[seqfan] Re: easy and bref

franktaw at netscape.net franktaw at netscape.net
Fri Sep 30 18:15:58 CEST 2011


Interesting. My understanding of "hard" was just the opposite: that it 
should be used when it is known that calculating more terms is hard, 
but not when there might be an easier way to make the calculation, but 
none such is known.

Franklin T. Adams-Watters

-----Original Message-----
From: Charles Greathouse <charles.greathouse at case.edu>

> While "more" and "unkn" may be accompanied by "hard", "hard" does not
> specify whether the difficulty is computational or analytical.
I discuss this at
https://oeis.org/wiki/User:Charles_R_Greathouse_IV/Keywords/easy_and_hard
Increasingly, the keyword is being used not only for sequences where
"it's not known" how to find more terms (getting another would be
worth publishing a paper), but also for sequences where it's merely
difficult to find more terms, even if the process itself is
straightforward.

Charles Greathouse
Analyst/Programmer
Case Western Reserve University

On Thu, Sep 29, 2011 at 11:18 PM, Donald Alan Morrison
<donmorrison at gmail.com> wrote:
> Some points of confusion in keywords (perhaps already mentioned 
before):
>
> While "more" and "unkn" may be accompanied by "hard", "hard" does not
> specify whether the difficulty is computational or analytical.  "fini"
> is helpful of course.  Maybe a new keyword like "comphard" would be
> useful.
>
> "word" can intersect any of "uned"/"new"/"obsc" which seem redundant
> (among themselves).
>
> On Thu, Sep 29, 2011 at 7:16 PM, Alonso Del Arte
> <alonso.delarte at gmail.com> wrote:
>> Those who know French or Latin might be able to help with some 
sequences
>> having keywords easy, more and word. Yesterday I knocked more off 
such a
>> sequence dealing with Portuguese (even though I don't know 
Portuguese)
>> because it seemed to me that given how big the terms presently in the
>> sequence are, larger terms would run into questions of non-standard 
names
>> for larger numbers.
>>
>> Al
>>
>> On Thu, Sep 29, 2011 at 8:32 PM, Charles Greathouse <
>> charles.greathouse at case.edu> wrote:
>>
>>> I encourage people to remove the "easy" keyword from sequences that
>>> don't deserve it (and to add it to those that need it, of course). 
 If
>>> you can't even make a thousand-term b-file it's probably not easy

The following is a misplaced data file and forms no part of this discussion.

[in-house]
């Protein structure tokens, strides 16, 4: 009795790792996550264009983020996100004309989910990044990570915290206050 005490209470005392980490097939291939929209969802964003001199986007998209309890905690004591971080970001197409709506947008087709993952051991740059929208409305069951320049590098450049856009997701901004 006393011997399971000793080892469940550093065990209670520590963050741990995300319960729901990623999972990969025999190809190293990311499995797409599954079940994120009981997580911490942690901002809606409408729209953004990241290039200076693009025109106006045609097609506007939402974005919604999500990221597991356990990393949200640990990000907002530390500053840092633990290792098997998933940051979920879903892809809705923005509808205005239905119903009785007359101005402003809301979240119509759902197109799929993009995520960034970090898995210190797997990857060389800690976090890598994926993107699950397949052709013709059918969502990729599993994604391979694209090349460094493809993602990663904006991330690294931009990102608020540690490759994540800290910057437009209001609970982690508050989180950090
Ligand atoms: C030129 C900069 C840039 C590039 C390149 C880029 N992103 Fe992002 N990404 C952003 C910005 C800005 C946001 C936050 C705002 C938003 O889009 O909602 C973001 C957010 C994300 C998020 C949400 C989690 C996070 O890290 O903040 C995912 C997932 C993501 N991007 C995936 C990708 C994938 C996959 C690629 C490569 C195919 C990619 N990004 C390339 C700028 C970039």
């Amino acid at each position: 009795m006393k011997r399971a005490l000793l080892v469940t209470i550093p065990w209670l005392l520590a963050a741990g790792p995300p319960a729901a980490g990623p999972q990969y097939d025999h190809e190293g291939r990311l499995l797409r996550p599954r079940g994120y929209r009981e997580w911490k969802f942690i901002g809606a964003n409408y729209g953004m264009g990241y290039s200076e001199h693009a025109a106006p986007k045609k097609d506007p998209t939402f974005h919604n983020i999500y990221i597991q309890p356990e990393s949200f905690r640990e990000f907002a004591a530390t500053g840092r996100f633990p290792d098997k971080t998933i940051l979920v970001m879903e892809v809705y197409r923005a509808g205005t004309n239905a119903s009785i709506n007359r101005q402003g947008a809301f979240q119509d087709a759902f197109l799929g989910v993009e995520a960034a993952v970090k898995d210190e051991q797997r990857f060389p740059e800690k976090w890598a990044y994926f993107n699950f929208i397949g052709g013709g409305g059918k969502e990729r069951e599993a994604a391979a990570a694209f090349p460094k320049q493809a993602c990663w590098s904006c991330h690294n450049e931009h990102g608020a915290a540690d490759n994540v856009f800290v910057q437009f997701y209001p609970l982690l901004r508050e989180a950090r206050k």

>>> (unless the terms are just too big to fit).
>>>
>>> Charles Greathouse
>>> Analyst/Programmer
>>> Case Western Reserve University
>>>
>>> On Thu, Sep 29, 2011 at 7:38 PM, Joseph S. Myers 
<jsm at polyomino.org.uk>
>>> wrote:
>>> > On Mon, 26 Sep 2011, Nathaniel Johnston wrote:
>>> >
>>> >> Dear SeqFans,
>>> >>
>>> >> Another keyword combination that is quite ugly to my eye is 
"easy" and
>>> >> "more". I've cleaned up quite a few of these by adding more 
terms, but
>>> there
>>> >> are still 291 remaining. Most of these sequences still contain 
both
>>> keywords
>>> >> for one of two reasons: either the sequence is difficult to 
understand
>>> >> and/or needs editing by someone with expertise in the area (such 
as
>>> >> A002875), or it is "easy" to construct small terms by hand but 
writing a
>>> >> program to compute terms seems to be a nontrivial task (such as
>>> A072149).
>>> >
>>> > I've submitted extensions and b-files for A072149-A072151 - they 
aren't
>>> > that hard to program; A072152-A072154 to follow later.  I haven't 
tried
>>> to
>>> > determine their generating functions, though they will certainly 
have
>>> > rational generating functions.
>>> >
>>> > There are 238 easy+more sequences left - I think most are probably
>>> > genuinely easy once you've understood them (which is the 
nontrivial part
>>> > in many cases).  Some look "easy" to add a few more terms to but 
not to
>>> > extend to the full three rows let alone to 1000 terms in a b-file
>>> > (A092645, for example).  It might be interesting to see what 
"easy"
>>> > sequences there are that are significantly short of the normal 
three rows
>>> > of numbers but aren't marked "more" (more generally, if a 
sequence is
>>> well
>>> > short of three rows of numbers but isn't "full", it's a candidate 
for
>>> > "more" unless it's known the next number would take it over three 
rows).
>>> >
>>> > --
>>> > Joseph S. Myers
>>> > jsm at polyomino.org.uk
>>> >
>>> > _______________________________________________
>>> >
>>> > Seqfan Mailing list - http://list.seqfan.eu/
>>> >
>>>
>>> _______________________________________________
>>>
>>> Seqfan Mailing list - http://list.seqfan.eu/
>>>
>>
>>
>>
>> --
>> Alonso del Arte
>> Author at 
SmashWords.com<https://www.smashwords.com/profile/view/AlonsoDelarte>
>> Musician at ReverbNation.com 
<http://www.reverbnation.com/alonsodelarte>
>>
>> _______________________________________________
>>
>> Seqfan Mailing list - http://list.seqfan.eu/
>>
>
> _______________________________________________
>
> Seqfan Mailing list - http://list.seqfan.eu/
>

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